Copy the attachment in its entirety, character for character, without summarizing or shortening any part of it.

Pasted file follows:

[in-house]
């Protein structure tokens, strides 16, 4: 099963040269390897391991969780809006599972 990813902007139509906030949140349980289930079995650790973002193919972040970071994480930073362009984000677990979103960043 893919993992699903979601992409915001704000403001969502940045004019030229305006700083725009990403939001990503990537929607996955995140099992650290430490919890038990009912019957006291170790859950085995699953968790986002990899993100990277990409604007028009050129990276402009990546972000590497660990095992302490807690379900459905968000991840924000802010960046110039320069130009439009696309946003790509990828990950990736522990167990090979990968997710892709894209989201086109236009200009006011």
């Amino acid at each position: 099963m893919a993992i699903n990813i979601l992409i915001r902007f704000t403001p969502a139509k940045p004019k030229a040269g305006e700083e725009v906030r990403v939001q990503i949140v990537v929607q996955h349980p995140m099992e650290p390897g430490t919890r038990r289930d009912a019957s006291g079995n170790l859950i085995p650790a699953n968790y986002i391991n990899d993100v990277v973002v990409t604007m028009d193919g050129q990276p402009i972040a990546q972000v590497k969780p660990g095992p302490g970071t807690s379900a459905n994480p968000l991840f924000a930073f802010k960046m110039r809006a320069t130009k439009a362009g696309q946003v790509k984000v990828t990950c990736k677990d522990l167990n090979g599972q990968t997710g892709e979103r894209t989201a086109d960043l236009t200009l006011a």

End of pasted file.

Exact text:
[in-house]
């Protein structure tokens, strides 16, 4: 099963040269390897391991969780809006599972 990813902007139509906030949140349980289930079995650790973002193919972040970071994480930073362009984000677990979103960043 893919993992699903979601992409915001704000403001969502940045004019030229305006700083725009990403939001990503990537929607996955995140099992650290430490919890038990009912019957006291170790859950085995699953968790986002990899993100990277990409604007028009050129990276402009990546972000590497660990095992302490807690379900459905968000991840924000802010960046110039320069130009439009696309946003790509990828990950990736522990167990090979990968997710892709894209989201086109236009200009006011």
């Amino acid at each position: 099963m893919a993992i699903n990813i979601l992409i915001r902007f704000t403001p969502a139509k940045p004019k030229a040269g305006e700083e725009v906030r990403v939001q990503i949140v990537v929607q996955h349980p995140m099992e650290p390897g430490t919890r038990r289930d009912a019957s006291g079995n170790l859950i085995p650790a699953n968790y986002i391991n990899d993100v990277v973002v990409t604007m028009d193919g050129q990276p402009i972040a990546q972000v590497k969780p660990g095992p302490g970071t807690s379900a459905n994480p968000l991840f924000a930073f802010k960046m110039r809006a320069t130009k439009a362009g696309q946003v790509k984000v990828t990950c990736k677990d522990l167990n090979g599972q990968t997710g892709e979103r894209t989201a086109d960043l236009t200009l006011a």